AFL

Essendon CAS verdict: Bombers strong enough to withstand 'grenade'

A powerful Essendon coterie has declared the Bombers are "robust enough" to withstand the "grenade" thrown by the Court of Arbitration for Sport which has ruined their 2016 campaign and potentially set back the club for years.

Essendonians president Dr Peter Hughes has even written to the club's coterie groups, reminding them it is dark periods such as the one of the Bombers now find themselves in which will ultimately define their relationship with the club.

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"The Essendonians and all of the club's coterie groups will continue to stand behind the football club and offer whatever support we can to the players, administration, board and general membership," Hughes told Fairfax Media on Wednesday.

"I wrote to Essendonian members yesterday and reminded them that periods like this continue to define us as the strongest coterie in the AFL. Our mantra will be to remain calm, to not retrospectively assign blame and to concentrate on how we can assist any rebuild in the most positive manner.

Essendon legend Simon Madden (second right) listens during a press conference at the club on Tuesday.
Essendon legend Simon Madden (second right) listens during a press conference at the club on Tuesday. Photo: Getty Images

"I feel key sponsors will stand by the club as well and it was pleasing to see Kia reconfirm its commitment yesterday."

Fellow corporate partner Fujitsu has also pledged its ongoing support.

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Hughes said his thoughts were with the 34 players, of which a dozen were still at Essendon, who would be sidelined for a year.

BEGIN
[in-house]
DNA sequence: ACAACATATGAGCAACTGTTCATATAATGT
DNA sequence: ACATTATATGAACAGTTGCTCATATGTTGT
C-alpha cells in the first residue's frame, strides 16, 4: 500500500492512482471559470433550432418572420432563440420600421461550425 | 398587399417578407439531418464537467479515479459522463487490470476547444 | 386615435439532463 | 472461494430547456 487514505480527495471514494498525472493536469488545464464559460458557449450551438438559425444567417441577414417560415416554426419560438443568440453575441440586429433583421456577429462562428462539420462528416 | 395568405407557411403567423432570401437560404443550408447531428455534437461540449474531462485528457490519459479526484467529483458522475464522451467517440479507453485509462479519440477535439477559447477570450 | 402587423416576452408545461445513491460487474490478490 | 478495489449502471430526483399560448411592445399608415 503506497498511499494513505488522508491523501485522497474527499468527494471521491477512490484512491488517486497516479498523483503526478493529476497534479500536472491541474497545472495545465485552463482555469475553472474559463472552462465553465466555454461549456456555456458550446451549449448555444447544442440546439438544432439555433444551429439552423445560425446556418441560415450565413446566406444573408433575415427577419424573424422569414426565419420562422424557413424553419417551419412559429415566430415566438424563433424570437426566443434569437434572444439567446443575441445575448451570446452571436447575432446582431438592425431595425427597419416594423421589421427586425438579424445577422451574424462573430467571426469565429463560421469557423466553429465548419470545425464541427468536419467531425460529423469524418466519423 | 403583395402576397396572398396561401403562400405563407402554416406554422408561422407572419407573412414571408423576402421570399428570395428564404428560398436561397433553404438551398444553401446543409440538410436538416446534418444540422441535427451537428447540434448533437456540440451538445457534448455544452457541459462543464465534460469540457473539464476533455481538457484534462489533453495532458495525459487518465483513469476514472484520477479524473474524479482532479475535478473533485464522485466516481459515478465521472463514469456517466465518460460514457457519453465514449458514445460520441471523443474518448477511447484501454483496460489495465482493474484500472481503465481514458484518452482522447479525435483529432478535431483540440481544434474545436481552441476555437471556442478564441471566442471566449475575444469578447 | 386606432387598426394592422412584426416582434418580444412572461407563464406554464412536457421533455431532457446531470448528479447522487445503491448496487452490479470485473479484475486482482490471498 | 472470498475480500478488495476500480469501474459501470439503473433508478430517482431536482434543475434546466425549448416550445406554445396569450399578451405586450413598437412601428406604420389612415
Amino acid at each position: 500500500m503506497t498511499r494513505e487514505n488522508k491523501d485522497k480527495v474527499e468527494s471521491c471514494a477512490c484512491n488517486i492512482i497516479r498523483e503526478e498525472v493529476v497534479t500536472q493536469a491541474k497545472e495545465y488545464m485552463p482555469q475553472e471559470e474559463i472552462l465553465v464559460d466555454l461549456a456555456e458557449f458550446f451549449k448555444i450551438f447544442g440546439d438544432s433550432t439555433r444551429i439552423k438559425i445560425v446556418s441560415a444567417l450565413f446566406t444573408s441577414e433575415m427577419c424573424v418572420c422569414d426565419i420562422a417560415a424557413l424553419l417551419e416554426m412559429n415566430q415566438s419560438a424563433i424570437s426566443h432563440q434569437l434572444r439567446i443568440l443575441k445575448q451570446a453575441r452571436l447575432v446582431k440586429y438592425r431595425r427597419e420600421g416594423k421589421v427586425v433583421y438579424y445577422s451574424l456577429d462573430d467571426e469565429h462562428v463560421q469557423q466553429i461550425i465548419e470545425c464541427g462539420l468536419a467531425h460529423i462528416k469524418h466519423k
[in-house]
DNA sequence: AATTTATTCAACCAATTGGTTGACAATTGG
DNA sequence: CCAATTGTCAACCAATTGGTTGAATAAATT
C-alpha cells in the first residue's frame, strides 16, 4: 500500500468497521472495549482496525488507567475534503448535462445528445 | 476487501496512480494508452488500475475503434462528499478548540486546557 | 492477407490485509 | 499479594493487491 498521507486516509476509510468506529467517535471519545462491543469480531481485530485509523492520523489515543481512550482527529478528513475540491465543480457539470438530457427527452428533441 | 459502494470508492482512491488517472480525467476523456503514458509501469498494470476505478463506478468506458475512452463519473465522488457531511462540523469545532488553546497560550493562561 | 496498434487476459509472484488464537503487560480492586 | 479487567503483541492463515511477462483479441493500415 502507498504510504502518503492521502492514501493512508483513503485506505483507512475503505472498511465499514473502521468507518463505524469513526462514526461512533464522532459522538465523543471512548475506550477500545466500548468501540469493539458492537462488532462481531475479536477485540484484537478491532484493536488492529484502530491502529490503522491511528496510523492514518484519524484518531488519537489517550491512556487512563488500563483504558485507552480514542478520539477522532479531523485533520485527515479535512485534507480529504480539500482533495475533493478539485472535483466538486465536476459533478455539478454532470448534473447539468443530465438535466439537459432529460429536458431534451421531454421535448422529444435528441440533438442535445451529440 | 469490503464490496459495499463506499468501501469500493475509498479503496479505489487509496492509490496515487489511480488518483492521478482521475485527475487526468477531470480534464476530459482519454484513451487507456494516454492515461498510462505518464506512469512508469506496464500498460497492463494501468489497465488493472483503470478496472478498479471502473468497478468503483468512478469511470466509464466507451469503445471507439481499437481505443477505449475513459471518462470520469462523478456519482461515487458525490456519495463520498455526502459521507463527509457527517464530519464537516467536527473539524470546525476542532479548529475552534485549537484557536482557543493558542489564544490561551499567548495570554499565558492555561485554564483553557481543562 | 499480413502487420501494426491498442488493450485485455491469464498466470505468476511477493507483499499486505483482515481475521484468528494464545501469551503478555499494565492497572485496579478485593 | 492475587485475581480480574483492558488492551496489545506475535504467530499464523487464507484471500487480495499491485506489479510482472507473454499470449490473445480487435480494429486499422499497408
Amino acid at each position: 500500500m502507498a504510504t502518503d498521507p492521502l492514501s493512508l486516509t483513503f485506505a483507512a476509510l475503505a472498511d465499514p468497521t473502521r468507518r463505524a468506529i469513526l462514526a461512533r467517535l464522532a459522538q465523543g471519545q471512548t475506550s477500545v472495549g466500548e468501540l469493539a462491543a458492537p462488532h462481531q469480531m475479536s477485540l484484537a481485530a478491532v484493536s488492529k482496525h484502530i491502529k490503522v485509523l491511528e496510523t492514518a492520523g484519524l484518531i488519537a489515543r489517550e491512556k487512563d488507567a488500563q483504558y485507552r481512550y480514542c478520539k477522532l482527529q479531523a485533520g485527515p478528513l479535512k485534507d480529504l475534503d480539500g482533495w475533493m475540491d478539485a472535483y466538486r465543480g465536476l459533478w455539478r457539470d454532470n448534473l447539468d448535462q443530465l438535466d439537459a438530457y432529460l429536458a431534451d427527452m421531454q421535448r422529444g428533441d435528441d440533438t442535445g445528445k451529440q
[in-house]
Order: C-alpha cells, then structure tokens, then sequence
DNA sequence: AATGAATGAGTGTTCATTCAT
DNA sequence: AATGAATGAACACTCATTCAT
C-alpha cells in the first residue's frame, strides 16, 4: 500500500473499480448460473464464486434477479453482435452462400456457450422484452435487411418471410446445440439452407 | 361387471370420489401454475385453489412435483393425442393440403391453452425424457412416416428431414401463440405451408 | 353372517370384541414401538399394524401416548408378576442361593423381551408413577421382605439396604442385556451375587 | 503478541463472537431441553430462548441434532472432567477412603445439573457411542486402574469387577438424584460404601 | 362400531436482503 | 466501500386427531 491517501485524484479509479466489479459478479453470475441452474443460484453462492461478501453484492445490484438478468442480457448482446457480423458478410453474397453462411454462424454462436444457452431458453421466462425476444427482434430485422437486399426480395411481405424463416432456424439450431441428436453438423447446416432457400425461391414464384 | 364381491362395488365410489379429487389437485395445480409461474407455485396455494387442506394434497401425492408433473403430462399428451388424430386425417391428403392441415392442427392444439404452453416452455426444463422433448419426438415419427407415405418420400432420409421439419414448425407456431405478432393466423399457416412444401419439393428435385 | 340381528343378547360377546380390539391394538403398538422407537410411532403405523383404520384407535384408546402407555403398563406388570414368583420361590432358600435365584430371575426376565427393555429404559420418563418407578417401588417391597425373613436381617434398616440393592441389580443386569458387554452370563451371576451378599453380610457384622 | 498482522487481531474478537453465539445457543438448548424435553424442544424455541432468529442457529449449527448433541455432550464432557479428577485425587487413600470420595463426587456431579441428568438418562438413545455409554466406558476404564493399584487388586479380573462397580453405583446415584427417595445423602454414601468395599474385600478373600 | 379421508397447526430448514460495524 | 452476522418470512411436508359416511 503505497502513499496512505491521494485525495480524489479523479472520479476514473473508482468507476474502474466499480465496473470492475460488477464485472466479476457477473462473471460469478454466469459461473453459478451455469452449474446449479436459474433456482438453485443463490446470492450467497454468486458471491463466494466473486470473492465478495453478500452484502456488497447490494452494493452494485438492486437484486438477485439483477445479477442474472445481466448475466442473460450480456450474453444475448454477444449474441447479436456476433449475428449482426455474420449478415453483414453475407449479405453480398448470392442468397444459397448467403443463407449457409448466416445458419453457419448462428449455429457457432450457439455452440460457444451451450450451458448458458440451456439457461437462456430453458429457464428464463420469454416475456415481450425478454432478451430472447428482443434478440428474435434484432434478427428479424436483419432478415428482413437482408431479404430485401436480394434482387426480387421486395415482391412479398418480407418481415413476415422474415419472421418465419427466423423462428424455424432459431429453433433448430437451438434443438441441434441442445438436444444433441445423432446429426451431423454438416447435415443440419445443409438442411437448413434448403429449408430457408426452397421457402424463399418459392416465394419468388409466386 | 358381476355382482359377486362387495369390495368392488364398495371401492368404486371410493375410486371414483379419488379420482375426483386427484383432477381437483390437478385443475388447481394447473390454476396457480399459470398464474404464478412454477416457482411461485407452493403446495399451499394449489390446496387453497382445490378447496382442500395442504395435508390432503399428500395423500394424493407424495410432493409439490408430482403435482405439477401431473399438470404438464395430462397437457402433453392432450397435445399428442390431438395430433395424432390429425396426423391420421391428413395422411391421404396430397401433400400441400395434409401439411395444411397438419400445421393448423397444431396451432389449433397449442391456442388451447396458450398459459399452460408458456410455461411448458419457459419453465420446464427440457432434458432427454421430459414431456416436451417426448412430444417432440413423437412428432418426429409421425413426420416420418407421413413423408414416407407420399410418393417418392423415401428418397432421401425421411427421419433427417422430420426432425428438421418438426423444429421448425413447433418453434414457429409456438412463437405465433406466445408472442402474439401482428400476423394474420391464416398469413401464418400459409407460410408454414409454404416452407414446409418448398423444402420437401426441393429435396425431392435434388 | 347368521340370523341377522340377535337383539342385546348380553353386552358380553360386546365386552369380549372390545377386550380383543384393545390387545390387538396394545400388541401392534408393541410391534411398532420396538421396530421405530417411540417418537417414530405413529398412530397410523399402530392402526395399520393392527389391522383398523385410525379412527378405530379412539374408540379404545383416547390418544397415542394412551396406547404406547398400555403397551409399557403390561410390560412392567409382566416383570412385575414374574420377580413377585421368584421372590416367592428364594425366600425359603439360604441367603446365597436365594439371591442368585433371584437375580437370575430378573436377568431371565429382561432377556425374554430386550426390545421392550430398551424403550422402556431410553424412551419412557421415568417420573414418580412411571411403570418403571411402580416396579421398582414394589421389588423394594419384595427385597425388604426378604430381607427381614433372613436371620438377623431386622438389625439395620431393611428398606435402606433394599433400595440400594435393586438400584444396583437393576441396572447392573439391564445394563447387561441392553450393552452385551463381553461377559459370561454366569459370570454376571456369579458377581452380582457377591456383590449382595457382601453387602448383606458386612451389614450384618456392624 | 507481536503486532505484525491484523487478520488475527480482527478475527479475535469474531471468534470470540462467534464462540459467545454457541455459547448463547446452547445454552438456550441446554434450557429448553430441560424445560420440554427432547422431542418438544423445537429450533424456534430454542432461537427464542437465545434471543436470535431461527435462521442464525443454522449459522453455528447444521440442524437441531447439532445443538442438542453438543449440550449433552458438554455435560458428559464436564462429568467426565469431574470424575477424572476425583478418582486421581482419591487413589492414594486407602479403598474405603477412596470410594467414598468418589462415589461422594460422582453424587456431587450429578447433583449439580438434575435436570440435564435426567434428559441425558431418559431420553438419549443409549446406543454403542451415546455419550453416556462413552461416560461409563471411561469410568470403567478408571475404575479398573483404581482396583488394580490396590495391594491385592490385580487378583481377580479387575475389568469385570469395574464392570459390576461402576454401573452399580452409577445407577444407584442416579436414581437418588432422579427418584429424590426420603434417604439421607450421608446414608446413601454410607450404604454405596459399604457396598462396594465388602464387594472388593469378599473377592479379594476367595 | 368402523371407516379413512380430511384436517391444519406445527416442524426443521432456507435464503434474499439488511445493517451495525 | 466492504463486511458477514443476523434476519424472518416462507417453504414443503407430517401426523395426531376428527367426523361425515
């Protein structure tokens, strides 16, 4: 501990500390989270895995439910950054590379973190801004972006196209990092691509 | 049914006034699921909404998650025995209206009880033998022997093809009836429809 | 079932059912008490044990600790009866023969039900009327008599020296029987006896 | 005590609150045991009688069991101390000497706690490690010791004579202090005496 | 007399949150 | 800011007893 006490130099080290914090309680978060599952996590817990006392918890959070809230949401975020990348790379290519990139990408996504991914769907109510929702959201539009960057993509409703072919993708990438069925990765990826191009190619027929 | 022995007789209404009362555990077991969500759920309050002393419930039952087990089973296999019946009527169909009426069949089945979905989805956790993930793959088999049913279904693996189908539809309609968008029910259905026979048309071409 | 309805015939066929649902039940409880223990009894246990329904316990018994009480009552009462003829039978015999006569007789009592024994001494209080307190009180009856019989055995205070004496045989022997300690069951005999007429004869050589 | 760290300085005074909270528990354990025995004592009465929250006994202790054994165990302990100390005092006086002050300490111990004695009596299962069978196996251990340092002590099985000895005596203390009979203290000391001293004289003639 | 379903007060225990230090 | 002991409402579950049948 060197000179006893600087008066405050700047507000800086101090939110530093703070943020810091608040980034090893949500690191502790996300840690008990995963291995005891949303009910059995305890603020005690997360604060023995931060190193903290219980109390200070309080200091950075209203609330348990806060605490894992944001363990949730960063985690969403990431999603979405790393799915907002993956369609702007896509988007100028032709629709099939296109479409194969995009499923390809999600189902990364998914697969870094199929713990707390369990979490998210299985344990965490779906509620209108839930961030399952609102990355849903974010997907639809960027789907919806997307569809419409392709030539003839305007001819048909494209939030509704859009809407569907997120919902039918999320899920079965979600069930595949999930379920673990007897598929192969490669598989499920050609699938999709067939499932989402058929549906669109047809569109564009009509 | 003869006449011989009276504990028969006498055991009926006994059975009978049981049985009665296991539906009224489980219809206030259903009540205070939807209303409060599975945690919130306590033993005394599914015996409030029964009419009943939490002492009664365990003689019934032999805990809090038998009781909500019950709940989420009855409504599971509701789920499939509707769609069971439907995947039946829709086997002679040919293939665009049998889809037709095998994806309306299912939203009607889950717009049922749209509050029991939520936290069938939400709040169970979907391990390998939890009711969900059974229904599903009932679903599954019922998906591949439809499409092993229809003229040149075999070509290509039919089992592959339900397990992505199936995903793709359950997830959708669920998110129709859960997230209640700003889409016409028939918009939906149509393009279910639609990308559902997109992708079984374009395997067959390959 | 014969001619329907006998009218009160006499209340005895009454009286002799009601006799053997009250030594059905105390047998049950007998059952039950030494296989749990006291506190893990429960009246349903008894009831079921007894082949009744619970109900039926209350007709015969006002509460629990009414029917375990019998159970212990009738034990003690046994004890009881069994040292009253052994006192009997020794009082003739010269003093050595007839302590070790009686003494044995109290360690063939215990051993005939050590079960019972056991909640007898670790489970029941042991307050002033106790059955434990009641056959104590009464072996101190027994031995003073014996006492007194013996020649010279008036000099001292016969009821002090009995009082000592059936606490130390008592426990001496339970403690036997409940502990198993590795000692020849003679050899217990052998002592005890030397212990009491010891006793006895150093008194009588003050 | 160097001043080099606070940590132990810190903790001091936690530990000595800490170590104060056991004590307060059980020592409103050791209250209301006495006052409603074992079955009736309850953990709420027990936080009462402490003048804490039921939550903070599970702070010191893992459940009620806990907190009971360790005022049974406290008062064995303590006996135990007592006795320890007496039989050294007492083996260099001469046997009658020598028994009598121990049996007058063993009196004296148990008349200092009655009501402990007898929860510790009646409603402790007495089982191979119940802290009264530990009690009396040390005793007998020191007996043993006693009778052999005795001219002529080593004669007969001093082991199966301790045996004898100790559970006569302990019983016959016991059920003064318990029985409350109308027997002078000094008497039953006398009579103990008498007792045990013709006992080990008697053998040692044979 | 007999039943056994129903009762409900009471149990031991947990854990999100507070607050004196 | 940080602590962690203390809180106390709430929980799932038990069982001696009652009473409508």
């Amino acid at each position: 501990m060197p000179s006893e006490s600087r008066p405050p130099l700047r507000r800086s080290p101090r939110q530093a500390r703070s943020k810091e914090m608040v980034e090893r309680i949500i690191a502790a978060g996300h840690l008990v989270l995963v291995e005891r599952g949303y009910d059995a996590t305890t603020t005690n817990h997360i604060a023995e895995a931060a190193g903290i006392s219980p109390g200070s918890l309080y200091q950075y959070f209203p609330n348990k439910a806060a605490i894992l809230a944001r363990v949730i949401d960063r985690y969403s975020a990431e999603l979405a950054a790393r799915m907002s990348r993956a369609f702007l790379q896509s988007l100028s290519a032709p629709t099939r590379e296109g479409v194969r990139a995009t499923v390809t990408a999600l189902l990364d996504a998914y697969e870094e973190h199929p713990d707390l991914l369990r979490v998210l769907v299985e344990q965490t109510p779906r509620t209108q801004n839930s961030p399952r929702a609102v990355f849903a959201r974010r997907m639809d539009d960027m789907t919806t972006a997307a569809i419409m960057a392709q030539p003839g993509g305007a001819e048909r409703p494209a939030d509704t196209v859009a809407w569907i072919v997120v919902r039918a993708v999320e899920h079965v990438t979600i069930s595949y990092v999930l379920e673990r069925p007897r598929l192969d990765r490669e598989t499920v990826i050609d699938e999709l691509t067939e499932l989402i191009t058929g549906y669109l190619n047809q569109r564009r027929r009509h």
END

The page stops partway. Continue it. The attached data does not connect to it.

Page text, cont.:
This includes skipper Jobe Watson, who is considering walking away from the sport, and could have his 2012 Brownlow Medal stripped when the AFL Commission meets in February. Watson could also decide to voluntarily cede the medal.

"I feel deep empathy for the players on top of what they have already endured for a prolonged period. They are such a fantastic bunch of young men and it's hurtful to watch them go through this situation," Hughes said.

"Supporters that I have conversed with, I believe will stand behind the comments made by the chairman in so far as the decision has to be accepted and we have to move on.

"We all feel that our club is robust enough, united and has the character to withstand the 'grenade' that was thrown over the fence."

Bombers chairman Lindsay Tanner has pledged to return the club to "better days", and insists "they will come more quickly and more powerfully than you expect".

In the meantime, club great Matthew Lloyd says supporters may have to brace for a winless season, such will be the decimated side the club will field.

In addition to Watson, the likes of Dyson Heppell, Cale Hooker, Heath Hocking and Brent Stanton have been banned.

"Can we rebuild? Yes, of course, we can. Through adversity comes opportunity, particularly for some boys on the list to acquire game time," Hughes said.

"I think it actually will be exciting to watch the development of some real talent we have at the club in cognisance of building a platform for the future. These situations hone new tiers of leadership."